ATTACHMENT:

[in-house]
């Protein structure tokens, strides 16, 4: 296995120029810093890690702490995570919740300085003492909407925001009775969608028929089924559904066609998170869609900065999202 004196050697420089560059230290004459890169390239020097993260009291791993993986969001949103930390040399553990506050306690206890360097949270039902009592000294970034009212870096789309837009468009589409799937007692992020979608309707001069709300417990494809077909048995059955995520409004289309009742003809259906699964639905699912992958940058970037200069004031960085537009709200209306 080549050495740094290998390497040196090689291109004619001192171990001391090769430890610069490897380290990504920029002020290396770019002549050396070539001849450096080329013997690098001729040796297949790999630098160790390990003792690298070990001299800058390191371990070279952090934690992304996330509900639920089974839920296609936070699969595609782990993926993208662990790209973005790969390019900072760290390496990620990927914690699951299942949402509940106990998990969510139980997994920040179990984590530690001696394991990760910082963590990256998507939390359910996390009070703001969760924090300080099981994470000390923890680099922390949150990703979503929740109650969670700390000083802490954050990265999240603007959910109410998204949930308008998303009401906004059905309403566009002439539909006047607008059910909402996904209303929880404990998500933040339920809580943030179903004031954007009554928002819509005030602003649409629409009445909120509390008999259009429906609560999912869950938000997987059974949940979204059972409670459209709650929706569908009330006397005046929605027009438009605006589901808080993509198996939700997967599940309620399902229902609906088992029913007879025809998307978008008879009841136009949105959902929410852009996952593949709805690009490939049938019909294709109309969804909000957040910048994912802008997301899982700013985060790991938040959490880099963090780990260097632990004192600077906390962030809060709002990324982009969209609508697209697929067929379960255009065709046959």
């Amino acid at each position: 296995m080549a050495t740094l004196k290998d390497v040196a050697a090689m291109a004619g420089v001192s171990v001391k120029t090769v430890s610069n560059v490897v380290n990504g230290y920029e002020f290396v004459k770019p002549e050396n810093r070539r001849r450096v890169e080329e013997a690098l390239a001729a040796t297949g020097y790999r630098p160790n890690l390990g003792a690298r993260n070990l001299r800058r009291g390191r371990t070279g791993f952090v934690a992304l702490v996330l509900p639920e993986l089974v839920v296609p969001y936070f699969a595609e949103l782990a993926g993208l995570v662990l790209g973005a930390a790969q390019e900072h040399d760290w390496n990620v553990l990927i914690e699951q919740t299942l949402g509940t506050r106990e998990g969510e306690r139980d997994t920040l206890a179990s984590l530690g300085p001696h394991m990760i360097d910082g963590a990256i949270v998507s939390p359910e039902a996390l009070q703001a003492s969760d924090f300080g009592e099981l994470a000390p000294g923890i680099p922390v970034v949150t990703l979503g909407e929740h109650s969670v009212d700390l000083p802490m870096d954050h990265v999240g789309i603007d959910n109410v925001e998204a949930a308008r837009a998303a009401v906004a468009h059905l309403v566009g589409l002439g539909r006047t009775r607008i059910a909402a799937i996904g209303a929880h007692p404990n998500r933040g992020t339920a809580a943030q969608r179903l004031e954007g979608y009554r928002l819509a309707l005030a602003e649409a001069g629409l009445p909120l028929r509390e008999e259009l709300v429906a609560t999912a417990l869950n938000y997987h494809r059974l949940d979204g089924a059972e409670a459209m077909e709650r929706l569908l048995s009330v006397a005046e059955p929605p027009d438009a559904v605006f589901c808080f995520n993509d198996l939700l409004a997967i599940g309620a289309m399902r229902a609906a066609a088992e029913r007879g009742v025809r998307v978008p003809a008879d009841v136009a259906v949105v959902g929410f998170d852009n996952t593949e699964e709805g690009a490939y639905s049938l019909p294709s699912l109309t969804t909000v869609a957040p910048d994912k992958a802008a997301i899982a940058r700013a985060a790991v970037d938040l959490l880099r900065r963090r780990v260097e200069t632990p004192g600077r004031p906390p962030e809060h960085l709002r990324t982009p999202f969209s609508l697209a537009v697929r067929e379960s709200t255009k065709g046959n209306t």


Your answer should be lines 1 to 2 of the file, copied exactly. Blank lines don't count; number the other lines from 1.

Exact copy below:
[in-house]
């Protein structure tokens, strides 16, 4: 296995120029810093890690702490995570919740300085003492909407925001009775969608028929089924559904066609998170869609900065999202 004196050697420089560059230290004459890169390239020097993260009291791993993986969001949103930390040399553990506050306690206890360097949270039902009592000294970034009212870096789309837009468009589409799937007692992020979608309707001069709300417990494809077909048995059955995520409004289309009742003809259906699964639905699912992958940058970037200069004031960085537009709200209306 080549050495740094290998390497040196090689291109004619001192171990001391090769430890610069490897380290990504920029002020290396770019002549050396070539001849450096080329013997690098001729040796297949790999630098160790390990003792690298070990001299800058390191371990070279952090934690992304996330509900639920089974839920296609936070699969595609782990993926993208662990790209973005790969390019900072760290390496990620990927914690699951299942949402509940106990998990969510139980997994920040179990984590530690001696394991990760910082963590990256998507939390359910996390009070703001969760924090300080099981994470000390923890680099922390949150990703979503929740109650969670700390000083802490954050990265999240603007959910109410998204949930308008998303009401906004059905309403566009002439539909006047607008059910909402996904209303929880404990998500933040339920809580943030179903004031954007009554928002819509005030602003649409629409009445909120509390008999259009429906609560999912869950938000997987059974949940979204059972409670459209709650929706569908009330006397005046929605027009438009605006589901808080993509198996939700997967599940309620399902229902609906088992029913007879025809998307978008008879009841136009949105959902929410852009996952593949709805690009490939049938019909294709109309969804909000957040910048994912802008997301899982700013985060790991938040959490880099963090780990260097632990004192600077906390962030809060709002990324982009969209609508697209697929067929379960255009065709046959």